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Storage of goods for another entity is not use of the trade mark

May 17, 2020

The Court of Justice of the EU issued a judgement that an entity which exclusively stores for a third party goods infringing a trade mark without being aware of the infringement does not infringe the protected trade mark.  

Judgment of 2 April 2020, Case C-567/18

In the present case, the CJEU had to answer a question whether an entity which stores for a third party goods infringing a trade mark without being aware of the infringement must be regarded as a warehouse-keeper of those goods with a view to offering them or putting them on the market within the meaning of the provisions on trade mark infringement if that entity does not pursue those objectives personally.

The proceedings took place between Coty Germany GmbH (“Coty”, “Claimant”) and 4 companies belonging to the same group, i.e. Amazon Services Europe Sàrl, Amazon Europe Core Sàrl, Amazon FC Graben GmbH and Amazon EU Sàrl (“Amazon”). Amazon offers third party sellers an opportunity to place offers of sale of their goods at www.amazon.de and Amazon FC Graben maintains a warehouse where goods are stored and then dispatched to customers by external service providers. Coty offers perfumes under the trademark DAVIDOFF, among others.

The claimant brought an action against Amazon for trade mark infringement on account of the storage and dispatchment of goods bearing the Davidoff mark, to which rights have not been exhausted. The courts of both instances dismissed the action and the Bundesgerichtshof stayed the proceedings and asked the CJEU about the interpretation of the concept of use within the meaning of Article 9(2)(b) of Council Regulation (EC) No 207/2009 of 26 February 2009 on the [European Union] trade mark (OJ 2009 L 78, p. 1), in the version prior to its amendment by Regulation (EU) 2015/2424 of the European Parliament and of the Council of 16 December 2015 (OJ 2015 L 341, p. 21), and of Article 9(3)(b) of Regulation (EU) 2017/1001 of the European Parliament and of the Council of 14 June 2017 on the European Union trade mark (OJ 2017 L 154, p. 1).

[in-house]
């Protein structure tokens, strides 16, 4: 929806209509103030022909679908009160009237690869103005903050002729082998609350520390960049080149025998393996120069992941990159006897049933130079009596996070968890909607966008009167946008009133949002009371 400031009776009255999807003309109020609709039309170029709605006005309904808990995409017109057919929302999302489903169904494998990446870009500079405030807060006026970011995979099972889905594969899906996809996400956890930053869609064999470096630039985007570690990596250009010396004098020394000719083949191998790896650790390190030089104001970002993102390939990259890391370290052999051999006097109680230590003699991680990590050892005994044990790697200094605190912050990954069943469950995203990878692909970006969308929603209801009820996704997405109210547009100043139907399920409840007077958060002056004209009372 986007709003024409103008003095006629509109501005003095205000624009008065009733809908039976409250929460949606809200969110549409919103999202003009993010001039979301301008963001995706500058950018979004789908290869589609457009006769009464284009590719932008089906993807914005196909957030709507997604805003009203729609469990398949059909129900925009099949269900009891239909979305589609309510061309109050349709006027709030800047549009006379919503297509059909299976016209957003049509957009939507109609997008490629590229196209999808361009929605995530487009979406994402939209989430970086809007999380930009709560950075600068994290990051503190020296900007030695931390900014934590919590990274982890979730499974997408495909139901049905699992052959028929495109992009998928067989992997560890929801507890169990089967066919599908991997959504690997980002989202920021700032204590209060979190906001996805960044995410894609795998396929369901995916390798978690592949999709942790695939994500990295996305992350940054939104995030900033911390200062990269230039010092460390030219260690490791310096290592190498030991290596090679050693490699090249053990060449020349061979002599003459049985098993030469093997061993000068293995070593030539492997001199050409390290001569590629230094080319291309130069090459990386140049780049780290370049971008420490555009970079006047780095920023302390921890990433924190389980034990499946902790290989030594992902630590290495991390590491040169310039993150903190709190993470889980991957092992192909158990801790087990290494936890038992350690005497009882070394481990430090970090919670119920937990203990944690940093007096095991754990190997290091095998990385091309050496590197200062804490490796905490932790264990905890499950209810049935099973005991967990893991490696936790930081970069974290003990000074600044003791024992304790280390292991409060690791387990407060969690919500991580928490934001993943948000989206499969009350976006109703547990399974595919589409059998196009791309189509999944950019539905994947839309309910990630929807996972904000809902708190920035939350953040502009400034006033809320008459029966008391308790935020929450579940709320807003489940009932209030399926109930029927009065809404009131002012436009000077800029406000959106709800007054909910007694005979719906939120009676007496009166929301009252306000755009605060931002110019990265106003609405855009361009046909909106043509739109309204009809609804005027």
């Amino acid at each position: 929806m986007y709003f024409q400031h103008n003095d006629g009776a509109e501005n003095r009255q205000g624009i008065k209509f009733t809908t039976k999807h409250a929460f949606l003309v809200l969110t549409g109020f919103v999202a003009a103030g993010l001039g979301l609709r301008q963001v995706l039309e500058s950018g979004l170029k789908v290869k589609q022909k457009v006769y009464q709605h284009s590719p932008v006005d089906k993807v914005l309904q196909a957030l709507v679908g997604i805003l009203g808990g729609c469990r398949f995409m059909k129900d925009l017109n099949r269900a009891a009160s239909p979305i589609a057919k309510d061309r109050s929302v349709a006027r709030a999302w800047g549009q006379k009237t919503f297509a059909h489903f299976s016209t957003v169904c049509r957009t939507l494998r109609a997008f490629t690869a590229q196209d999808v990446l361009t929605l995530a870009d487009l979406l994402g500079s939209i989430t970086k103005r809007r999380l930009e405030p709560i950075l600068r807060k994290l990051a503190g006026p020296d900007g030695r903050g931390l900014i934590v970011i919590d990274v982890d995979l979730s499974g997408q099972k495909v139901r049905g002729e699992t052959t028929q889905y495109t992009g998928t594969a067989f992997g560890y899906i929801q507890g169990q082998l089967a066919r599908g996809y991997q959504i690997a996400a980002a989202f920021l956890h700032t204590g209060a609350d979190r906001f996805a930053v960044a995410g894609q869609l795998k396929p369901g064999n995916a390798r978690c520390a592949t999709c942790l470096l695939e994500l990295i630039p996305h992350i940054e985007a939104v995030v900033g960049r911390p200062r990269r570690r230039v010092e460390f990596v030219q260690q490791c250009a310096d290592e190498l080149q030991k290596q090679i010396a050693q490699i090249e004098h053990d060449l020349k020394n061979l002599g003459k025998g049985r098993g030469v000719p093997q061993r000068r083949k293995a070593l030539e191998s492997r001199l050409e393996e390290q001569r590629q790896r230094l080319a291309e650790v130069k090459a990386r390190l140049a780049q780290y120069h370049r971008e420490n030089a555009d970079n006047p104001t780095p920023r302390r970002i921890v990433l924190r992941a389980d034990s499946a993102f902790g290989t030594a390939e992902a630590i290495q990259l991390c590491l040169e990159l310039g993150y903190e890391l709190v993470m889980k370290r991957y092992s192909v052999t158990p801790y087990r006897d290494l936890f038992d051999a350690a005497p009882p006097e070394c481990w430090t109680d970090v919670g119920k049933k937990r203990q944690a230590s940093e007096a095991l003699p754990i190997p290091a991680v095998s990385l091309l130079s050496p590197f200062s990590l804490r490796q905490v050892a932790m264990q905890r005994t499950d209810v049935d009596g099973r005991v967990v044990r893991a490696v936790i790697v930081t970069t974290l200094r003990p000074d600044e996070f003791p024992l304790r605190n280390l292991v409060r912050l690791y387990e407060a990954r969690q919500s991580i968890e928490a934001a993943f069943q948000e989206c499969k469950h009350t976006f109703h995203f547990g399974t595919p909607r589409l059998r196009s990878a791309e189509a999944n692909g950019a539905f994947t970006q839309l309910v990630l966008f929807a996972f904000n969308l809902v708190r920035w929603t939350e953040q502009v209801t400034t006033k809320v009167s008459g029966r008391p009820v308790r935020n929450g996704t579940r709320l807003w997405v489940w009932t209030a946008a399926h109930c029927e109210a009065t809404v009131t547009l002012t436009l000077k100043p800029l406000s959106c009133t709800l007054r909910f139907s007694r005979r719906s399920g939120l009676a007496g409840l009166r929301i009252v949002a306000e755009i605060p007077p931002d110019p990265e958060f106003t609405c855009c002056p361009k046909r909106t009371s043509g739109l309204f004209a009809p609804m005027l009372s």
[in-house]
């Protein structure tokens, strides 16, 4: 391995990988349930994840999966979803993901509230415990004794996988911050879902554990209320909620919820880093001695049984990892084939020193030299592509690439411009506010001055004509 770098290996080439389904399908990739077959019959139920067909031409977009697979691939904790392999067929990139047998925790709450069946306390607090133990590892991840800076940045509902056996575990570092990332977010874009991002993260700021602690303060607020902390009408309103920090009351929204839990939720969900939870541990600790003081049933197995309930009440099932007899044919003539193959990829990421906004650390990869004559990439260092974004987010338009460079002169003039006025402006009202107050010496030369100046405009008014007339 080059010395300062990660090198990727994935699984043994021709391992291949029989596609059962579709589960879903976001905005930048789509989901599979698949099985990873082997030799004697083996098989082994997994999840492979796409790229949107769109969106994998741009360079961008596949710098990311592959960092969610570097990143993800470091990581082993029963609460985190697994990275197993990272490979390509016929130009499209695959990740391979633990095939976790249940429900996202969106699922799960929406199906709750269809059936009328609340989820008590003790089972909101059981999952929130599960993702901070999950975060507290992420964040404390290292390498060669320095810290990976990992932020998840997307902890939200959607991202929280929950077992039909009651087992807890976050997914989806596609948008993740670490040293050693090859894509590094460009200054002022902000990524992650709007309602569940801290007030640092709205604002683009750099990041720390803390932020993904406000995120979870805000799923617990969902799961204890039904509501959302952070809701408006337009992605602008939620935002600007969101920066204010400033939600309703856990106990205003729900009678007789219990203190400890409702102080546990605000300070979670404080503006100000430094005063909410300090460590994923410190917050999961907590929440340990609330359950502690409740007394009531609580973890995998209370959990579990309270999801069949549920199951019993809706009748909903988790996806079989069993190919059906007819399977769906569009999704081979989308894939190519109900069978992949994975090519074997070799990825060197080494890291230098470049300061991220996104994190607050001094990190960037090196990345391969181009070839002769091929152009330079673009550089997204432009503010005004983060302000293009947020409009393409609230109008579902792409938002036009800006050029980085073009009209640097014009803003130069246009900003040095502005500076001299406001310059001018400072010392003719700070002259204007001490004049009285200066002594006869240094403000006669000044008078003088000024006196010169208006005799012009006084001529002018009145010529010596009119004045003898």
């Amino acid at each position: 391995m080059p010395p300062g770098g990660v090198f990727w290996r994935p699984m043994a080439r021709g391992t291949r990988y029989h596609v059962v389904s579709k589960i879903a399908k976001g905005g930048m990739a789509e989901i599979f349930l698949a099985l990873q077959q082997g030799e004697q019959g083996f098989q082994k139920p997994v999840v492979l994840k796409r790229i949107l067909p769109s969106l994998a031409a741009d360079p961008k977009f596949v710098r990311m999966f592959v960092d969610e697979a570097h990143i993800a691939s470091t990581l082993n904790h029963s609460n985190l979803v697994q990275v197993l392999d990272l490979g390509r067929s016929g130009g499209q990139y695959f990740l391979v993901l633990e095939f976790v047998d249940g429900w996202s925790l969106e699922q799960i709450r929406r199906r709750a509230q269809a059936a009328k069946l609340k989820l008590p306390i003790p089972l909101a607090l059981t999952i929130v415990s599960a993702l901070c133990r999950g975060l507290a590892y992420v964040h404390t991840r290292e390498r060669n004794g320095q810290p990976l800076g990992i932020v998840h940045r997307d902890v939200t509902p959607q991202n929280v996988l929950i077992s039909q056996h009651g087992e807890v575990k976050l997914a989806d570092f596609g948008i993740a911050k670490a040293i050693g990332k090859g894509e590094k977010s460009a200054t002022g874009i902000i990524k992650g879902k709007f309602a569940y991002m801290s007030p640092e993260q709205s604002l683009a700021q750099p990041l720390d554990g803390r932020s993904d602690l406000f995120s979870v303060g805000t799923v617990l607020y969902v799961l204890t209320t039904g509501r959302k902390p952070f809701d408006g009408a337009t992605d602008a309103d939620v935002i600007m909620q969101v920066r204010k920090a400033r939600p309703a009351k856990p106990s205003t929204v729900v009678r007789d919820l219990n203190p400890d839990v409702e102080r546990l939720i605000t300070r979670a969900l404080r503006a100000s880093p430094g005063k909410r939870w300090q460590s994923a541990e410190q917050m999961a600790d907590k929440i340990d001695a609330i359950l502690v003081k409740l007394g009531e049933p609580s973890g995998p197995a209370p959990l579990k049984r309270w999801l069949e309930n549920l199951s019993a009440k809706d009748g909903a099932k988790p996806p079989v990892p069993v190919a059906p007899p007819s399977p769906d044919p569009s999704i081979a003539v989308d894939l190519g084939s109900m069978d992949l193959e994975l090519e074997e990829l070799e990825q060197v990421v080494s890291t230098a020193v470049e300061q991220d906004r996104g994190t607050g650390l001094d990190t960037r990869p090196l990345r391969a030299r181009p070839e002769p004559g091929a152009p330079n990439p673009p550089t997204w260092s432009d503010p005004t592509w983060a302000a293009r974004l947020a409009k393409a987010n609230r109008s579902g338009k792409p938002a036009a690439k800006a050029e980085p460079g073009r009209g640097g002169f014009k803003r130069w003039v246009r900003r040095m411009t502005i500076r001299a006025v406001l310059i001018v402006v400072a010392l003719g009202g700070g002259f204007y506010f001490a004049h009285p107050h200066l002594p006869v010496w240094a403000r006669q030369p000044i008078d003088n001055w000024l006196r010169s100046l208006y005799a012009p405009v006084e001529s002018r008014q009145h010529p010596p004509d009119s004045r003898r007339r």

Referring to its earlier case-law, the CJEU recalled that, according to the ordinary meaning the term use it requires active behaviour and direct or indirect control of the act constituting the use. It referred to the earlier rulings, from which it resulted, inter alia, that Google’s actions consisting in the AdWords service do not constitute use of the trade marks, such as pouring a beverage into cans on behalf of another entity or making it possible to place advertisements on auction platforms.

Furthermore, according to the CJEU, in order for the storage of goods bearing signs identical with, or similar to, trademarks to qualify as using of those signs, it is necessary for the economic operator providing the storage itself to pursue the aim referred to by those provisions, which is offering the goods or putting them on the market.

In the facts of the case at hand, it was found that Amazon did not personally offer or market goods under the mark. This means, according to the CJEU, that he did not use the sign within the meaning of the trademark law. Such a decision, although consistent with the earlier case-law, raises doubts, as it excludes trademark infringements by many entities participating in the production and trade of illegal goods.

However, the CJEU itself does not exclude liability in similar circumstances. With respect to Amazon, the Court submitted that it is not exclude that the defendants may be considered using the trademark in connection with bottles of perfume which they stock not on behalf of third-party sellers but on their own behalf or which, if they were unable to identify the third-party seller, would be offered or put on the market by defendants themselves. Nevertheless, it was bound by the facts established by the national courts that decided that Amazon had not been using the trademarks. Moreover, the CJEU did not exclude Amazon’s liability under other provisions. Thus, the question of liability for trade mark infringement by those involved in the production and trading of goods bearing the infringing marks, but not directly, remains open.

 

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